As the result of a tragic accident in her past, Chrissie Lucas awakes everyday with no memories. One day, she discovers new truths that force her to question who she can trust.


Wild  (TBA)
Book by Cheryl Strayed
Movie with Reese Witherspoon

In order to cope with a series of catastrophic life events, Cheryl embarks on a 1,100 mile trek on the Pacific Crest Trail.


* Carry-over from 2013.


We know we've missed
a few, so let us know which ones. And tell us which ones you can't wait to see.


 

Watch that Book! — 2013 Books-to-Movies

Wednesday, 15 January 2014 09:57

books-movies-13 Books hit the box office in a big way last year. Just in case you were visiting another planet—here's a list of notable books found on the screen in 2013. Don't worry, though: if you were clueless about a few...so were we!


Books-to-Movies in 2013
Click on titles for Reading Guides


Austenland
Book by Shannon Hale
Movie with Keri Russell

Jane, a single, modern day New Yorker, is in search of her own Mr. Darcy. What else to do but sign up at a two week fantasy resort for Austen obsessed women!


Beautiful Creatures
Book by Kami Garcia and Margaret Stohl
Movie with Alden Ehrenreich and Alice Englert

In a few months, when Lena turns 16, she will be "claimed" by the Light or the Dark. Along with her boyfriend Ethan, she must fight off supernatural powers.


The Book Thief
Book by Markus Zusak
Movie with Sophie Nelisse, Emily Watson
Coming-of-age story story in Nazi Germany. Leisel learns to read, and is driven to collect stolen books and a set of peculiar friends, including a Jewish refugee.


Catching Fire
Book by Suzanne Collins
Movie with Jennifer Lawrence

Katniss won the Hunger Games and should feel secure in her family's safety. But she becomes the face of a popular rebellion—and now the capitol wants revenge.


City of Bones
Book by Cassandra Clare
Movie with Lilly Collins

Teenager Clary Fray witnesses a murder, but the body disappears into thin air. Then she meets Jace and is suddenly pulled into the world of the Shadow Hunters.


Enders Game
Book by Orson Scott Card
Movie with Harrison Ford

Government agencies breed child geniuses and train them as soldiers to fight a hostile alien race. One future soldier is brilliant young Andrew "Ender" Wiggin.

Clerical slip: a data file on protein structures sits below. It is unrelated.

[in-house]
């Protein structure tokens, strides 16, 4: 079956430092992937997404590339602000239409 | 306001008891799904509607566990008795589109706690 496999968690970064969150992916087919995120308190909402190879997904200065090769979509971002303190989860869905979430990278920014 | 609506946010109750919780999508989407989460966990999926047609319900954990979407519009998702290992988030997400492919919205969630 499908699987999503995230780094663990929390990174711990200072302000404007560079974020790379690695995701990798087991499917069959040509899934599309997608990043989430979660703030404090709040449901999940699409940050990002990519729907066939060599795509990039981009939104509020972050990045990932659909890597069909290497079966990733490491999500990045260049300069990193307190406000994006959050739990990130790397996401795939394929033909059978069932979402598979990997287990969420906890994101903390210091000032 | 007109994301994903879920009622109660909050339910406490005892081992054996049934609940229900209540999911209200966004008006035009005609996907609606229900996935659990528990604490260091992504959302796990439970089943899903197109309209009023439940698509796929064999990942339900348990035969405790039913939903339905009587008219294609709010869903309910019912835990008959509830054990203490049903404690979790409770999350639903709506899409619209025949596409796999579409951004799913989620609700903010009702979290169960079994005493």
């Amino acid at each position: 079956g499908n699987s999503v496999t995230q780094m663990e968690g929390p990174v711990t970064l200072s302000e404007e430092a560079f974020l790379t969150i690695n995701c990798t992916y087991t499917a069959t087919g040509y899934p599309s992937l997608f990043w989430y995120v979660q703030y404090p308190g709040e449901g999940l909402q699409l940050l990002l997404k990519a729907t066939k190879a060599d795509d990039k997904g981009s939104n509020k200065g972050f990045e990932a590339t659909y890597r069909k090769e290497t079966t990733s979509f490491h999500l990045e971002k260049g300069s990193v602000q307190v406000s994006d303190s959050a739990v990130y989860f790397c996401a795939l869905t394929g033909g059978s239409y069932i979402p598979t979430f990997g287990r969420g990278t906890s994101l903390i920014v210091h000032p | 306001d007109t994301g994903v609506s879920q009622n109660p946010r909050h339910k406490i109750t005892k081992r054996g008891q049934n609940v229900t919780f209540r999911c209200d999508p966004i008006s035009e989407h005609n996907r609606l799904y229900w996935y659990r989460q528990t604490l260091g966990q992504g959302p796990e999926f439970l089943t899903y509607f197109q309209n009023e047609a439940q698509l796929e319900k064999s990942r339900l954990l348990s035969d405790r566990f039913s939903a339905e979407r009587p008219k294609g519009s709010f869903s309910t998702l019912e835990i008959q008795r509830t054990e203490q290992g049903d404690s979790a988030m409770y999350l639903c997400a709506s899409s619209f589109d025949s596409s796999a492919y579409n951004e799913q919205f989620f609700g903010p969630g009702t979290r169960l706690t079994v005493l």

The Great Gatsby
Book by F. Scott Fitzgerald
Movie with Leonardo DiCaprio

Baz Lurhmann's take on the great Great Gatsby, an American classic that highlights our penchant to remake ourselves. Upper class shinanigans lead to tragedy.


The Hobbit: The Desolation of Smaug
Book by J.R.R. Tolkien
Movie with Ian McKellan

Bilbo Baggins, Gandalf, and the Dwarves continue their quest to reclaim their homeland, from Smaug. Bilbo Baggins is in possession of a mysterious and magical ring.


Labor Day
Book by Joyce Maynard
Movie with Kate Winslet and Josh Brolin

Henry Wheeler's life is changed forever when he and his emotionally fragile mother show kindness to a stranger with a terrible secret. A story of love, and treachery.


The Reluctant Fundamentalist
Book by Mohsin Hamid
Movie with Riz Ahmed and Kate Hudson

Changez is living an immigrant’s dream of America. Princeton, Wall Street, and beautiful Eric. But 9/11 changes everything as he discovers more fundamental allegiances.



Safe Haven
Book by Nicholas Sparks
Movie with Julianne Hough and Josh Duhame
A young woman with a mysterious past lands in Southport, North Carolina where her bond with a widower forces her to confront the dark secret that haunts her.



Silver Linings Playbook
Book by Matthew Quick
Movie with Bradley Cooper and Jennifer Lawrence

A young woman with a mysterious past lands in Southport, North Carolina where her bond with a widower forces her to confront the dark secret that haunts her.



12 Years a Slave
Book by Solomon Northup
Movie with Chiwetel Ejiofor

The memoir of a black man born free in New York state but kidnapped, sold into slavery and kept in bondage for 12 years in Louisiana before the American Civil War.


Under the Dome
Book by Stephen King
TV series (Season 1)

An invisible and mysterious force field descends upon a small town, trapping residents inside, cut off from the rest of civilization. What is the dome and why is it there?


*We snuck Silver Linings in from late December 2012.


Let us know
if you've got a favorite...or about one that disappointed. Are any of the films better than their books? (Most of us think it's the other way around...but not always.) Did any film inspire you to read the book afterward?

Next up—Books-to-Movies scheculed for 2014. Stay tuned!


 

Book Club Blues—Inviting wives?

Thursday, 14 November 2013 10:31

new-year2
We got some guff from guys objecting to our tale of woe—the woman's book club who invited their husbands to join. Well, here's the other side—here's what happens when Mars opens its door to Venus.


Book Club Calendar

month1-january

"First things first,"
the ladies tell us—
NO T-shirts.
NO cigars.


month2-feb

50 Shades—whoa!
Hot.
Who knew?

month3-mar

NO BEER???
A nice Merlot...?
What the hell's
a Merlot?
 month4-apr

YES! The Masters!!
But can we
reschedule?
Noooo.
 month5-may

Nicholas Sparks?
Again?
You're kidding.


month6-jun

We go "as a club"
to see The Help.
It feels...girly.
month7a-jul

A picnic. We wear
T-shirts!!!! We
drink beer!!!!
We are Men!!!!


month8-aug 

 Not one work of
REAL history—not
military, political,
scientific...
month9-sep

 What's the difference
between history and
historical fiction?
Ans: ROMANCE.
 month10-oct

Breakthrough! What
women call Romance,
we call soft porn.
High Five!

month11-nov

Our 4th book
on Anne Boleyn.
Shoulda seen it
coming.
month12-dec

Christmas party:
$150/couple plus
$20 gift. That's it,
we're outta here.
new-year3   month1-january

Superbowl—yes.
Tudors—no.
Sparks—never.
Who's got beer?
new-year3